Episode 3: ‘It’s International Women’s Day, Not International Mother’s Day’ Guest: Jody Day

by | Mar 8, 2022 | NLR Pilot Episodes | 3 comments

8 March 2022

On International Women’s Day, join us for this wide-ranging discussion with Jody Day. Whether mothers or not, we are women first, and that’s the message IWD needs to get behind. We discuss the dark underbelly of the media & its roots in the ‘shadow’ archetype of the mother, and how the first place change needs to take place is in our own minds, by awakening to the seductive & corrosive power of pronatalism and how it limits the visions, lives & futures of all women (which is exactly what it’s meant to do!) 

Jody Day is the British founder of Gateway Women, the global friendship, support & advocacy network she set up by accident after starting a blog sharing honestly the truth of her childlessness in 2011. It got media attention the day after the very first blog was published. Not long after, she was interviewed for The Guardian newspaper (UK) for a piece that went viral & is still being read today. She has often been referred to as ‘the voice of the childless generation’ Her compassionate and sometimes humorous take on all things childless-related is one that many have come to rely on.

Jody has written & spoken often of the fetishization of motherhood, whilst devaluing non-motherhood to the detriment of all women. Another example of this is International Women’s Day, which has increasingly come to be seen as yet another day in the year to ‘celebrate motherhood’. Thus entirely neglecting the role that non-mothers play in the world, and further reducing women’s social contributions to their reproductive status.


Pilot Episode 3:

Access the transcript here.

Visit the Gateway Women website here.

Listen to Jody’s TEDxHull talk here.

Episode 3: ‘It’s International Women’s Day, Not International Mother’s Day’ Guest: Jody Day
8 March 2022


  1. Sandra Torres-Alcon

    Wow, what a wonderful conversation. You touched on almost everything I have ever thought of. About how ugly we are, how witchy we are, how it must be a duty to do things for the neices or nephews that mothers are too busy to do for them, and when it is all said and done and they are older, neither the children or parents need us anymore.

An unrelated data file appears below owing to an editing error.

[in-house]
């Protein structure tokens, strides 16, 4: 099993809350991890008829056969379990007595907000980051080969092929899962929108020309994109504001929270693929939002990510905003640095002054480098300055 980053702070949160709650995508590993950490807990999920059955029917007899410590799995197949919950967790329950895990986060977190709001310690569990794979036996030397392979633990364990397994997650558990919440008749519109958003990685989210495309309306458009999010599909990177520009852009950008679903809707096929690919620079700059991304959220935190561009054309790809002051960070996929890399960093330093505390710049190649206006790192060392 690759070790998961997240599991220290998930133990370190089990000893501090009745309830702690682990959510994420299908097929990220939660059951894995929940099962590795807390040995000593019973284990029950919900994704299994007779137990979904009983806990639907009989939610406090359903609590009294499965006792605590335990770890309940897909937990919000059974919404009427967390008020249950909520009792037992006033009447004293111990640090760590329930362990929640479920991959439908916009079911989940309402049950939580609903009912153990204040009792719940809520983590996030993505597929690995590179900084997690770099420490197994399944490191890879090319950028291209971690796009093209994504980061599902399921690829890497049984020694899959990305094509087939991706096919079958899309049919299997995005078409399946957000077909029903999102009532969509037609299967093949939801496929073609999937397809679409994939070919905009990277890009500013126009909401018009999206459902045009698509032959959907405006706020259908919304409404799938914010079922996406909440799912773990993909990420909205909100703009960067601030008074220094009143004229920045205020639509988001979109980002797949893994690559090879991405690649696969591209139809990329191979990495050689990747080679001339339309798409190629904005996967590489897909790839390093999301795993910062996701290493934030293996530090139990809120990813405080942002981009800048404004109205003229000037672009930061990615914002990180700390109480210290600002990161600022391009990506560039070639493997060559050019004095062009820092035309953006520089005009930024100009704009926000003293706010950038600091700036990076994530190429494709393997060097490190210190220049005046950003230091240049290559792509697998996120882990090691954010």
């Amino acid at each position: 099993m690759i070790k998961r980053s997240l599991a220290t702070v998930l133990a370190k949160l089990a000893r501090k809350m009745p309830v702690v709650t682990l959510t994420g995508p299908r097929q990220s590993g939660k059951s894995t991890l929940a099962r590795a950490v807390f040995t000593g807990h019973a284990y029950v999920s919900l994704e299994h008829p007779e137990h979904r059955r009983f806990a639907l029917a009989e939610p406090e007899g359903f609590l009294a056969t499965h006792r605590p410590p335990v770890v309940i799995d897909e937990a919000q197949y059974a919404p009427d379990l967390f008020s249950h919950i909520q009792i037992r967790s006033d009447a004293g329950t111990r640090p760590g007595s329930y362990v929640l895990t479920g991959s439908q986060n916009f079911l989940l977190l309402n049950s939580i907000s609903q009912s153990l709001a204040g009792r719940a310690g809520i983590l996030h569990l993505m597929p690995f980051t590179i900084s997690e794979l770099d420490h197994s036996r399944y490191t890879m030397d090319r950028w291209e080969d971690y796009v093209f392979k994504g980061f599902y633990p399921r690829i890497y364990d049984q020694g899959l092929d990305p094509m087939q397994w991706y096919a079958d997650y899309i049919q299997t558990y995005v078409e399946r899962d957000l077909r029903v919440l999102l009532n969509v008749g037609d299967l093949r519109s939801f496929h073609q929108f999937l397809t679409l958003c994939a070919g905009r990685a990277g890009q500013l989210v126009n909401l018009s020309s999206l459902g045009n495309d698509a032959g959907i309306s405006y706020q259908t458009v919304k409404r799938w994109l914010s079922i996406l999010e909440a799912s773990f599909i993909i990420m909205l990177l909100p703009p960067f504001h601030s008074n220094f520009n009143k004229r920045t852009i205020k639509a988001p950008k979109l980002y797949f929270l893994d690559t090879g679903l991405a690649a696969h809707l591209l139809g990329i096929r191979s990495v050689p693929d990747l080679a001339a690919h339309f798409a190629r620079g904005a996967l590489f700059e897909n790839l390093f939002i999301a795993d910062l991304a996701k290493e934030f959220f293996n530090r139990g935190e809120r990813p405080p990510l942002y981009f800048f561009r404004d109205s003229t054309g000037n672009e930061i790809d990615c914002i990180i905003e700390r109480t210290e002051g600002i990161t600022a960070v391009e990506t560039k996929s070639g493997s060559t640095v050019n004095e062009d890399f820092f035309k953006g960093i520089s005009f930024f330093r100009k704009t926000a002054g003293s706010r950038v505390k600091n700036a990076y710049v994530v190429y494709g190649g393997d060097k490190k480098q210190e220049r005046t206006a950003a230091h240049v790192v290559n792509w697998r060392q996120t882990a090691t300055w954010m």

We hear about how Christmas is for kids, we hear how “I got the most perfect flowers for mothers day” We are coloring easter eggs for the kids or with the kids, We become God Parents for their children because they feel sorry for us not having our own children, we give to the children and the children never acknologe us nor their parents after it is all said and done. When we get together with our friends, all they want to talk about is their kids, It is enough to make me want to scream, but I breath, swallow hard, smile and injest a mountain of anger. Im old, this year I will turn 70 but that is just a number because I dont look and act old compared to some of the persons that do have children. I think I was too proud or spoiled in my child bearing yeard to think too much of not having children, it came about when I had forgotten and accepted it that I got pregnet an had a tubal pregency and a surgery on mothers day mass 200000 years ago. I feel like I am not liked very well by our grand master in the sky. I’m catholic, but not a good one and not a practicing one after Mom and Dad left me it seems like another 20000000 years ago. Thank you for listening to my ranting and raving.

    • New Legacy Institute

      Thank you for sharing your experience, Sandra. So many of us can relate. Have you had the opportunity to engage with Gateway Women? It is a wonderfully supportive space to connect with others! https://gateway-women.com/
      With you in heart, Christine


      Yes I have connected with GateWay Women. I love what I hear, but it still doesn’t make me brave enough to discuss my childlessness with anyone even with my sisters. I feel guilty and ugly. Guilty because I didn’t want to have any children early on in my marriage, and ugly in my unable to do something as simple as getting pregnant, everybody does it even unmarried girls/women for heaven’s sake! I say that because I am used to doing everything I set out to do and I do it superbly. If I take on a commitment, I start and finish it and never say “well it was too hard, or I just couldn’t do it” I’m not used to failure and I feel like I failed somehow, even though I hear and understand everything all you wonderful women say. I don’t know anyone in my small community who is childless (except 3 women who have illness), except me. Failure because after understanding that I was never going to have children, and had come to terms with it, I ended up pregnant and had a tubal pregnancy, I felt that was like a crucifixion, a yes and then an immediate no. Then I think “well I probably wouldn’t have been a good mother. Then I think of a saying that says, WHAT IF YOU CANT FLY, OH BUT WHAT IF YOU CAN! But anyway, it is what it is, and I am ok except when holidays roll around, which lucky for me are not too many in the year. Old age scares me, when I can no longer be productive to myself and my husband, no one to care for me or to love me. I pray I leave before my husband I know that sounds selfish, but Maybe that wish might be granted for me in return for not having a child. Anyway, I appreciate all you wonderful women, and I wish that all those selfish women with all their kids could hear you all. Have a wonderful Day.
      Sandra Torres-Alcon from New Mexico


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